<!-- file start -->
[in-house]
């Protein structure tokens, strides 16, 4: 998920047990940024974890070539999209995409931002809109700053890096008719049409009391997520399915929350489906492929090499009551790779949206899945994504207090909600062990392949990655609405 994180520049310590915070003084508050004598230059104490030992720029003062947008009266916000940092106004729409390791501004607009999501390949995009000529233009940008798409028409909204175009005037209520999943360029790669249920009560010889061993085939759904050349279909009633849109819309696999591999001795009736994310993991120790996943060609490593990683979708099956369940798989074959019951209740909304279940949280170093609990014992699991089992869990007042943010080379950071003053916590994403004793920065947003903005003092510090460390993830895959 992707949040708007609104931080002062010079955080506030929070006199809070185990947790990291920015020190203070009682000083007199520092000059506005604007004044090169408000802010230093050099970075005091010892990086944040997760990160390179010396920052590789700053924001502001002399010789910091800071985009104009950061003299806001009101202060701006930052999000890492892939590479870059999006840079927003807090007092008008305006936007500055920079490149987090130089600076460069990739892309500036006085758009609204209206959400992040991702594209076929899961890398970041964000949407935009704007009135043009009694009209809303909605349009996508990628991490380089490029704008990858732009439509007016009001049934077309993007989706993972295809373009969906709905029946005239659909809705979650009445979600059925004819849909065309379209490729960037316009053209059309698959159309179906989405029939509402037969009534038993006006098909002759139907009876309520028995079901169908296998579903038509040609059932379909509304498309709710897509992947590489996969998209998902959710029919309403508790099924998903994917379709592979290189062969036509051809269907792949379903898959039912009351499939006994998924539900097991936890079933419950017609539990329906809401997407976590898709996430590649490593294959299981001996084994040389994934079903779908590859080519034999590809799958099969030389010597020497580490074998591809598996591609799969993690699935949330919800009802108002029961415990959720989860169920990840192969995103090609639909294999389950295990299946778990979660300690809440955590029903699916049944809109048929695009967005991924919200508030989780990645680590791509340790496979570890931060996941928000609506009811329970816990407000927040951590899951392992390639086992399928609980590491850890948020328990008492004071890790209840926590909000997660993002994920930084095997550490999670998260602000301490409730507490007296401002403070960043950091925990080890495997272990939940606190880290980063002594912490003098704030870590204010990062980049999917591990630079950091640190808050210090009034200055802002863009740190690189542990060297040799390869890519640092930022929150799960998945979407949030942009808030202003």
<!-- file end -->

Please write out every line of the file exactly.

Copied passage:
[in-house]
């Protein structure tokens, strides 16, 4: 998920047990940024974890070539999209995409931002809109700053890096008719049409009391997520399915929350489906492929090499009551790779949206899945994504207090909600062990392949990655609405 994180520049310590915070003084508050004598230059104490030992720029003062947008009266916000940092106004729409390791501004607009999501390949995009000529233009940008798409028409909204175009005037209520999943360029790669249920009560010889061993085939759904050349279909009633849109819309696999591999001795009736994310993991120790996943060609490593990683979708099956369940798989074959019951209740909304279940949280170093609990014992699991089992869990007042943010080379950071003053916590994403004793920065947003903005003092510090460390993830895959 992707949040708007609104931080002062010079955080506030929070006199809070185990947790990291920015020190203070009682000083007199520092000059506005604007004044090169408000802010230093050099970075005091010892990086944040997760990160390179010396920052590789700053924001502001002399010789910091800071985009104009950061003299806001009101202060701006930052999000890492892939590479870059999006840079927003807090007092008008305006936007500055920079490149987090130089600076460069990739892309500036006085758009609204209206959400992040991702594209076929899961890398970041964000949407935009704007009135043009009694009209809303909605349009996508990628991490380089490029704008990858732009439509007016009001049934077309993007989706993972295809373009969906709905029946005239659909809705979650009445979600059925004819849909065309379209490729960037316009053209059309698959159309179906989405029939509402037969009534038993006006098909002759139907009876309520028995079901169908296998579903038509040609059932379909509304498309709710897509992947590489996969998209998902959710029919309403508790099924998903994917379709592979290189062969036509051809269907792949379903898959039912009351499939006994998924539900097991936890079933419950017609539990329906809401997407976590898709996430590649490593294959299981001996084994040389994934079903779908590859080519034999590809799958099969030389010597020497580490074998591809598996591609799969993690699935949330919800009802108002029961415990959720989860169920990840192969995103090609639909294999389950295990299946778990979660300690809440955590029903699916049944809109048929695009967005991924919200508030989780990645680590791509340790496979570890931060996941928000609506009811329970816990407000927040951590899951392992390639086992399928609980590491850890948020328990008492004071890790209840926590909000997660993002994920930084095997550490999670998260602000301490409730507490007296401002403070960043950091925990080890495997272990939940606190880290980063002594912490003098704030870590204010990062980049999917591990630079950091640190808050210090009034200055802002863009740190690189542990060297040799390869890519640092930022929150799960998945979407949030942009808030202003």